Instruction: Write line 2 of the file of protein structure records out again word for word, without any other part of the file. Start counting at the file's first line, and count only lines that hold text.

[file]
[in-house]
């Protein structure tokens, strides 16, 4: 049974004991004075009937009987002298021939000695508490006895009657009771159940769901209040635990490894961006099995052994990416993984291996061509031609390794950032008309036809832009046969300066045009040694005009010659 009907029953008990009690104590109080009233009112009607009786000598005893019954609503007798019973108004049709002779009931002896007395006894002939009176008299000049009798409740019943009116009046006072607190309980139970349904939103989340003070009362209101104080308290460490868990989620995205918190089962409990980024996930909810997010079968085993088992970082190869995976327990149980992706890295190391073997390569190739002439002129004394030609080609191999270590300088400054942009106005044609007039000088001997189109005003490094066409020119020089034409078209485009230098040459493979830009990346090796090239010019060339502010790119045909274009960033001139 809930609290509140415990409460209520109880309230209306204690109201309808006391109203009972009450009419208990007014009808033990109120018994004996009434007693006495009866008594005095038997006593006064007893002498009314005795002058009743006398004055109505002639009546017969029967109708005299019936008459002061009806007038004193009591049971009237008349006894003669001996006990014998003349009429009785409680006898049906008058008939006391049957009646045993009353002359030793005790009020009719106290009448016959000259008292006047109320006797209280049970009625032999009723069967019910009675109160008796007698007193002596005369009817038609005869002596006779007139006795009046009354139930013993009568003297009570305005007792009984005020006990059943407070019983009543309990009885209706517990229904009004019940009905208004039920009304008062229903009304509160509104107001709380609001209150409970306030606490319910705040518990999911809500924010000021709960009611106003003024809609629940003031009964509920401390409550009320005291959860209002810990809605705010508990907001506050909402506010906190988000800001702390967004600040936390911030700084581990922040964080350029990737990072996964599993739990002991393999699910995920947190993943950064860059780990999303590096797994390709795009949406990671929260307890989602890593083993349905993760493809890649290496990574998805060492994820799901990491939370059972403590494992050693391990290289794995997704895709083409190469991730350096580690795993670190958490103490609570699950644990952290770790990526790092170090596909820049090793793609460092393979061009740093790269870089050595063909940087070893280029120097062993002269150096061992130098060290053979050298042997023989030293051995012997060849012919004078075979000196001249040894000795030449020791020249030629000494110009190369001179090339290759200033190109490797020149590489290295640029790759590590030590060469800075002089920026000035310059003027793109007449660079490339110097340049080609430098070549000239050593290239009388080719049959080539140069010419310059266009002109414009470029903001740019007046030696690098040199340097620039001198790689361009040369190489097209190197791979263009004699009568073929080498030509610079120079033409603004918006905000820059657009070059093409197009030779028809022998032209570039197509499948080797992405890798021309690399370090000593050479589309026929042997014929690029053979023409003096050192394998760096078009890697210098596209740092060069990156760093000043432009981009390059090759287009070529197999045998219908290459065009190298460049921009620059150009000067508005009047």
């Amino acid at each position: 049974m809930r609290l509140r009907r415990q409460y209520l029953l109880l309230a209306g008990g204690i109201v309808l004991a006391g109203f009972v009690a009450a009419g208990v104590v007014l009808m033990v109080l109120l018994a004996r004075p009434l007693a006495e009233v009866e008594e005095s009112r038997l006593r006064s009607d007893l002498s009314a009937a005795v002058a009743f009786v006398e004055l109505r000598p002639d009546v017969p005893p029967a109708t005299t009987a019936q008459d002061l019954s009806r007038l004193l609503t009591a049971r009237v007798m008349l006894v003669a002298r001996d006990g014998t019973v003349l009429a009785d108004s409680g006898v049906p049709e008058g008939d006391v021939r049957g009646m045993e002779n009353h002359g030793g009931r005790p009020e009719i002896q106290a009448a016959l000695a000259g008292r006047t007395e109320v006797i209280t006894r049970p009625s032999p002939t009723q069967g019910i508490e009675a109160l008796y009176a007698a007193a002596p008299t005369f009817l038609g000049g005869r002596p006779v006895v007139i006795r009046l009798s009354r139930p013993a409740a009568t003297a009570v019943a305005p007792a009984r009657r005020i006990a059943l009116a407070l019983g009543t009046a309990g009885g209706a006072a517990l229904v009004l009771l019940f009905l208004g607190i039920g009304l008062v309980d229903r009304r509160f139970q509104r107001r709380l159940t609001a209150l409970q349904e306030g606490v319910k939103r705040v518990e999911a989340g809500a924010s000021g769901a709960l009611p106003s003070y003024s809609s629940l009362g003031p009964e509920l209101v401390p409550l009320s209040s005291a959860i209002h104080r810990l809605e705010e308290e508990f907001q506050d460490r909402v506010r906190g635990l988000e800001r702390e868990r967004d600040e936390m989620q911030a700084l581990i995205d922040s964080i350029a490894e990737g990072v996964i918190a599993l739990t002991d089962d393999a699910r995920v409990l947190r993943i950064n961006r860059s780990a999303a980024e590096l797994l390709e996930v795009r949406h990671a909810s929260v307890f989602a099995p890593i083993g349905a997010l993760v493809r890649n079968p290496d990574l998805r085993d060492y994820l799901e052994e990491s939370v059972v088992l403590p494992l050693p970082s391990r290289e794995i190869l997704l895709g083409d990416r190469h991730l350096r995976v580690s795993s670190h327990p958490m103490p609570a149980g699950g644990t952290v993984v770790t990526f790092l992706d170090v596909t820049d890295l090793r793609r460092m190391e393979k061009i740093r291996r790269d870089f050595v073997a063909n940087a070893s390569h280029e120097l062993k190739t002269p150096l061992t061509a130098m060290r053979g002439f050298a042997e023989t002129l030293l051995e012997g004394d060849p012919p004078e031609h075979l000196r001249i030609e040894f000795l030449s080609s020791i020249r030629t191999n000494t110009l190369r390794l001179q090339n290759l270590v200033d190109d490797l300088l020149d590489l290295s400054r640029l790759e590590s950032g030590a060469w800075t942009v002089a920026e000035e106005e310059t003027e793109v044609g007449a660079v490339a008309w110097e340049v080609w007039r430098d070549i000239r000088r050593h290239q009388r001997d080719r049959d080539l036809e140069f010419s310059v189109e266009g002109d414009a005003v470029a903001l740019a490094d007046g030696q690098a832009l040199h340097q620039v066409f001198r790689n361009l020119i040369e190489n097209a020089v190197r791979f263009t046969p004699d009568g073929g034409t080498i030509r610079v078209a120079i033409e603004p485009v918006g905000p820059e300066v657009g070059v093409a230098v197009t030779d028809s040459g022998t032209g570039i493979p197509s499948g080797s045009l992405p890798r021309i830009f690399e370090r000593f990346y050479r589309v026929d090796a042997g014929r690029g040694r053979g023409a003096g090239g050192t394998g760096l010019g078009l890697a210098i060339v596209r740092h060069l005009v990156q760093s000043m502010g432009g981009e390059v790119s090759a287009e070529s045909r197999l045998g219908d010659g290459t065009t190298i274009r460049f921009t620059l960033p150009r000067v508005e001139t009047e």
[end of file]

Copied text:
């Protein structure tokens, strides 16, 4: 049974004991004075009937009987002298021939000695508490006895009657009771159940769901209040635990490894961006099995052994990416993984291996061509031609390794950032008309036809832009046969300066045009040694005009010659 009907029953008990009690104590109080009233009112009607009786000598005893019954609503007798019973108004049709002779009931002896007395006894002939009176008299000049009798409740019943009116009046006072607190309980139970349904939103989340003070009362209101104080308290460490868990989620995205918190089962409990980024996930909810997010079968085993088992970082190869995976327990149980992706890295190391073997390569190739002439002129004394030609080609191999270590300088400054942009106005044609007039000088001997189109005003490094066409020119020089034409078209485009230098040459493979830009990346090796090239010019060339502010790119045909274009960033001139 809930609290509140415990409460209520109880309230209306204690109201309808006391109203009972009450009419208990007014009808033990109120018994004996009434007693006495009866008594005095038997006593006064007893002498009314005795002058009743006398004055109505002639009546017969029967109708005299019936008459002061009806007038004193009591049971009237008349006894003669001996006990014998003349009429009785409680006898049906008058008939006391049957009646045993009353002359030793005790009020009719106290009448016959000259008292006047109320006797209280049970009625032999009723069967019910009675109160008796007698007193002596005369009817038609005869002596006779007139006795009046009354139930013993009568003297009570305005007792009984005020006990059943407070019983009543309990009885209706517990229904009004019940009905208004039920009304008062229903009304509160509104107001709380609001209150409970306030606490319910705040518990999911809500924010000021709960009611106003003024809609629940003031009964509920401390409550009320005291959860209002810990809605705010508990907001506050909402506010906190988000800001702390967004600040936390911030700084581990922040964080350029990737990072996964599993739990002991393999699910995920947190993943950064860059780990999303590096797994390709795009949406990671929260307890989602890593083993349905993760493809890649290496990574998805060492994820799901990491939370059972403590494992050693391990290289794995997704895709083409190469991730350096580690795993670190958490103490609570699950644990952290770790990526790092170090596909820049090793793609460092393979061009740093790269870089050595063909940087070893280029120097062993002269150096061992130098060290053979050298042997023989030293051995012997060849012919004078075979000196001249040894000795030449020791020249030629000494110009190369001179090339290759200033190109490797020149590489290295640029790759590590030590060469800075002089920026000035310059003027793109007449660079490339110097340049080609430098070549000239050593290239009388080719049959080539140069010419310059266009002109414009470029903001740019007046030696690098040199340097620039001198790689361009040369190489097209190197791979263009004699009568073929080498030509610079120079033409603004918006905000820059657009070059093409197009030779028809022998032209570039197509499948080797992405890798021309690399370090000593050479589309026929042997014929690029053979023409003096050192394998760096078009890697210098596209740092060069990156760093000043432009981009390059090759287009070529197999045998219908290459065009190298460049921009620059150009000067508005009047």